TORI’S QUIET CULT
Byline: Anne D’Innocenzio
NEW YORK — Pop star Tori Amos doesn’t exactly fit the stereotype of a bubbly, commercial rocker.
Her dark, raspy music relays painful messages about religion, abuse and rape, and her fashion style is eclectic, gypsy-like. Yet, since bursting onto the scene in 1992 with her first album,”Little Earthquakes,” the 33-year-old pop singer/pianist, with her signature auburn hair, has been seducing a diverse following, from teens to gays.
She considers her music a melange of ingredients, drawing on her various experiences like a chef, turning what might be odd combinations into a harmonious medley. And she views fashion the same way.
“With each work, I approach my look differently,” said Amos, during an interview at the Four Seasons Hotel here last month, shortly before her concert at The Theater at Madison Square Garden. “My look is an extension of my work. Different parts of me come to the forefront in expressing my style.”
Amos, dressed in an Alexander McQueen pink brocade vest, Joseph jeans and black boots by Ann Demuelemeester, had just flown in from London, where she lives. The concert was a benefit for RAINN — The Rape, Abuse and Incest National Network — a 24-hour hotline that Amos founded two years ago to help survivors of sexual assault. Amos was raped in her early 20s and has used the issue as her cause celebre. “Me and a Gun,” a hit song from “Little Earthquakes,” (Atlantic Records) is based on that experience.
“Tori has a rare ability to translate the most intimate feelings into music,” said Calvin Klein, who hooked up with Amos for a year-long ad campaign, launched last month, for his CK brand to raise funds for RAINN. “She has developed her own language, which allows her to build a unique rapport with her audience. Much like her music, her style has an almost ethereal quality that reflects her intense creative ability and remarkable range of moods and emotions.”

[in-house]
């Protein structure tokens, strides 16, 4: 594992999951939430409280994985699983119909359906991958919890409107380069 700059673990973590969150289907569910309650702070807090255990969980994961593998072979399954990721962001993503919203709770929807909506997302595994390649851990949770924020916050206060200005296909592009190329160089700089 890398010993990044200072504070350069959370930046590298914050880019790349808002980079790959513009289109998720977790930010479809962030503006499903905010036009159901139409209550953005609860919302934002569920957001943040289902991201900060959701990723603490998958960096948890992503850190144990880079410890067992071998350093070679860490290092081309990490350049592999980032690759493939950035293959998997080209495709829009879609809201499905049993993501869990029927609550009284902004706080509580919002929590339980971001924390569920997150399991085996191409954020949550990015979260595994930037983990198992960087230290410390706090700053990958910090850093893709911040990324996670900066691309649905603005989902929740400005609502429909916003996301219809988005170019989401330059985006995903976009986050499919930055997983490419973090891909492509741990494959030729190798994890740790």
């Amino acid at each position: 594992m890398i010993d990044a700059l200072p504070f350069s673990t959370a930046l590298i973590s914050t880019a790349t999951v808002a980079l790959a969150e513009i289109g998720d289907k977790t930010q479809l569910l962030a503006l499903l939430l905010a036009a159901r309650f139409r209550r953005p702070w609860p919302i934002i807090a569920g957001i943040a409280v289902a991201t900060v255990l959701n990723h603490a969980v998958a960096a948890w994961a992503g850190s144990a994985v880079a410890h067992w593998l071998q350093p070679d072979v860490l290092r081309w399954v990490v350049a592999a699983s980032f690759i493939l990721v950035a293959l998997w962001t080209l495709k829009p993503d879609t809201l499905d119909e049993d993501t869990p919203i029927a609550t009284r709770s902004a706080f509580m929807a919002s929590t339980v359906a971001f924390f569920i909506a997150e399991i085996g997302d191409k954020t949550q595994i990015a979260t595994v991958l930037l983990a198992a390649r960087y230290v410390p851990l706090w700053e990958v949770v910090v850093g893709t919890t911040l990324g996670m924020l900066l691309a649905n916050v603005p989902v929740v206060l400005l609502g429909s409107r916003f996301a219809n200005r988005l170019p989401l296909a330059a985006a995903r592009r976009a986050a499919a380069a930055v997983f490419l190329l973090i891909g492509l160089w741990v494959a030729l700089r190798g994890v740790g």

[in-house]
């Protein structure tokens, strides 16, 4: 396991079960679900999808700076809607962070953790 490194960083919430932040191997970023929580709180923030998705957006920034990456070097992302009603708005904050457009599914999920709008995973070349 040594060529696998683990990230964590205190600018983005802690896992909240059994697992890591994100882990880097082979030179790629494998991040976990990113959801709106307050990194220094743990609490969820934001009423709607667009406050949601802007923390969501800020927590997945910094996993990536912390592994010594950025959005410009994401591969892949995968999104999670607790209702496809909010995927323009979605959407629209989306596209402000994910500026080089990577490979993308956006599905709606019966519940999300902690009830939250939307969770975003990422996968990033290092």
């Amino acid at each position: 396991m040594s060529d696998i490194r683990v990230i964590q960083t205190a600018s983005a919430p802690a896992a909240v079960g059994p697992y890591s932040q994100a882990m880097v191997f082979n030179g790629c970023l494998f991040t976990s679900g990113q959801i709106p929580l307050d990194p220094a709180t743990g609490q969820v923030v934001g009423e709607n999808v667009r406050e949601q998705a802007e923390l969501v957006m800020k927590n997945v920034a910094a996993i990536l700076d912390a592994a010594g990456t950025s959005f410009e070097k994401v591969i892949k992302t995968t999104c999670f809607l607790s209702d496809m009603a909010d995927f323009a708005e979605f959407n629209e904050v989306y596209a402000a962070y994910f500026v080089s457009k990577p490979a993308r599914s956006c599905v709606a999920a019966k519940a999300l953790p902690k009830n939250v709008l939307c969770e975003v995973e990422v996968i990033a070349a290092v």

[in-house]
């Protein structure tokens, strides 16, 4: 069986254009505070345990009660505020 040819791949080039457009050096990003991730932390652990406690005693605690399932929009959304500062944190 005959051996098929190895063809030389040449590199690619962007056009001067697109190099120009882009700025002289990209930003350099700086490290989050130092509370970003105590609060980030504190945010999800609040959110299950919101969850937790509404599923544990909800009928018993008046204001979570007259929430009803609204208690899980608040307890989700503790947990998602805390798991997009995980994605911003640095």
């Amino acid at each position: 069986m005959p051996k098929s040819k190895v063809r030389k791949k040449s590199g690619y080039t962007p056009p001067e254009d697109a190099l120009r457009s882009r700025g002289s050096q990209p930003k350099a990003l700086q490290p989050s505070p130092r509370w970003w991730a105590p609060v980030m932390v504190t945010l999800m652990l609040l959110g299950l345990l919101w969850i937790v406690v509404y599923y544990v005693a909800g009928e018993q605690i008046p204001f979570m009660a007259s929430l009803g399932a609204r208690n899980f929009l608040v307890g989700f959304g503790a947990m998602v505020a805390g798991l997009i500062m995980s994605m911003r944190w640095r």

Amos is something of a contradiction in fashion, according to Daisy Von Furth, designer for the streetwear line X-Girl.
“Tori has become kind of like a moonchild for lost souls and misfits,” she said. “She’s not about being cool or trendy, but in a way, she is cool. Her crowd is definitely not trendy, but more of a cult. And she is so unfashionable, but yet I like the way she dresses.
“She’d been wearing these romantic, asymmetrical, diaphanous clothes and spaghetti strap camisoles long before they became stylish,” Von Furth continued. “She almost seems half nude, even though she is wearing clothes. It’s a vulnerable way of dressing, and there’s no armor — just like her music.”
One fan who got hooked on Amos almost overnight is Ady Gluck-Frankel, designer for the junior line Necessary Objects. Her mesh tops and sleeveless tanks for spring were inspired by the singer.
“I saw her on MTV a few months ago, and wow, I thought, she looks special. She’s very sensual, and her hair is so great. I was definitely inspired,” said Gluck-Frankel.
For fall, Gluck-Frankel said she will be use a lot of browns and synthetics, all sparked by the cover of Amos’s third album, “Boys for Pele,” where the pop diva is photographed in a rocking chair, her bare legs covered with mud, with a snake wrapped around her body.